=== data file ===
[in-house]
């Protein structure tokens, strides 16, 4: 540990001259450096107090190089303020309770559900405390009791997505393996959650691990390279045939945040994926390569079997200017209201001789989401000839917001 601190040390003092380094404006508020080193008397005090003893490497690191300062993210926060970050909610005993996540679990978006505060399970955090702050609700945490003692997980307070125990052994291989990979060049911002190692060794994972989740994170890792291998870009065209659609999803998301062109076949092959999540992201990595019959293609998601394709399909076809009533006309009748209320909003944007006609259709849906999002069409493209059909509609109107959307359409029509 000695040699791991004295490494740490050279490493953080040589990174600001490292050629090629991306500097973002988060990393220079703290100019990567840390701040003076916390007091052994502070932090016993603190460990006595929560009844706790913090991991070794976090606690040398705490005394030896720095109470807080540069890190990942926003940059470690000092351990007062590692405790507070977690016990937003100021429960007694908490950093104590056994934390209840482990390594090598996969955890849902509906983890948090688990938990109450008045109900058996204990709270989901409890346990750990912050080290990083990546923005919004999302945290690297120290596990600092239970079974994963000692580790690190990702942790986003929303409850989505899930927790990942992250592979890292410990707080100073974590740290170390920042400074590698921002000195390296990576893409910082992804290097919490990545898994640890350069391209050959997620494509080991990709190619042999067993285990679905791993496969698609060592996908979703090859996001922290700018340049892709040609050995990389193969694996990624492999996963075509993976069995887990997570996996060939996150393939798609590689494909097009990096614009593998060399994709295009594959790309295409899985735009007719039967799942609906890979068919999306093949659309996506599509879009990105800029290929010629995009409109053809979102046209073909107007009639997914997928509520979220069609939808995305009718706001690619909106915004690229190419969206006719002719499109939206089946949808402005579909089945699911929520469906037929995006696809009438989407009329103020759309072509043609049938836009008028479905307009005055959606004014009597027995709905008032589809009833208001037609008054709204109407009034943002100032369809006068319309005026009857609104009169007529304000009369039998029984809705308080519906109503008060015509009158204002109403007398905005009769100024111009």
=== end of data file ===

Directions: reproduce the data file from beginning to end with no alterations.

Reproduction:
[in-house]
């Protein structure tokens, strides 16, 4: 540990001259450096107090190089303020309770559900405390009791997505393996959650691990390279045939945040994926390569079997200017209201001789989401000839917001 601190040390003092380094404006508020080193008397005090003893490497690191300062993210926060970050909610005993996540679990978006505060399970955090702050609700945490003692997980307070125990052994291989990979060049911002190692060794994972989740994170890792291998870009065209659609999803998301062109076949092959999540992201990595019959293609998601394709399909076809009533006309009748209320909003944007006609259709849906999002069409493209059909509609109107959307359409029509 000695040699791991004295490494740490050279490493953080040589990174600001490292050629090629991306500097973002988060990393220079703290100019990567840390701040003076916390007091052994502070932090016993603190460990006595929560009844706790913090991991070794976090606690040398705490005394030896720095109470807080540069890190990942926003940059470690000092351990007062590692405790507070977690016990937003100021429960007694908490950093104590056994934390209840482990390594090598996969955890849902509906983890948090688990938990109450008045109900058996204990709270989901409890346990750990912050080290990083990546923005919004999302945290690297120290596990600092239970079974994963000692580790690190990702942790986003929303409850989505899930927790990942992250592979890292410990707080100073974590740290170390920042400074590698921002000195390296990576893409910082992804290097919490990545898994640890350069391209050959997620494509080991990709190619042999067993285990679905791993496969698609060592996908979703090859996001922290700018340049892709040609050995990389193969694996990624492999996963075509993976069995887990997570996996060939996150393939798609590689494909097009990096614009593998060399994709295009594959790309295409899985735009007719039967799942609906890979068919999306093949659309996506599509879009990105800029290929010629995009409109053809979102046209073909107007009639997914997928509520979220069609939808995305009718706001690619909106915004690229190419969206006719002719499109939206089946949808402005579909089945699911929520469906037929995006696809009438989407009329103020759309072509043609049938836009008028479905307009005055959606004014009597027995709905008032589809009833208001037609008054709204109407009034943002100032369809006068319309005026009857609104009169007529304000009369039998029984809705308080519906109503008060015509009158204002109403007398905005009769100024111009």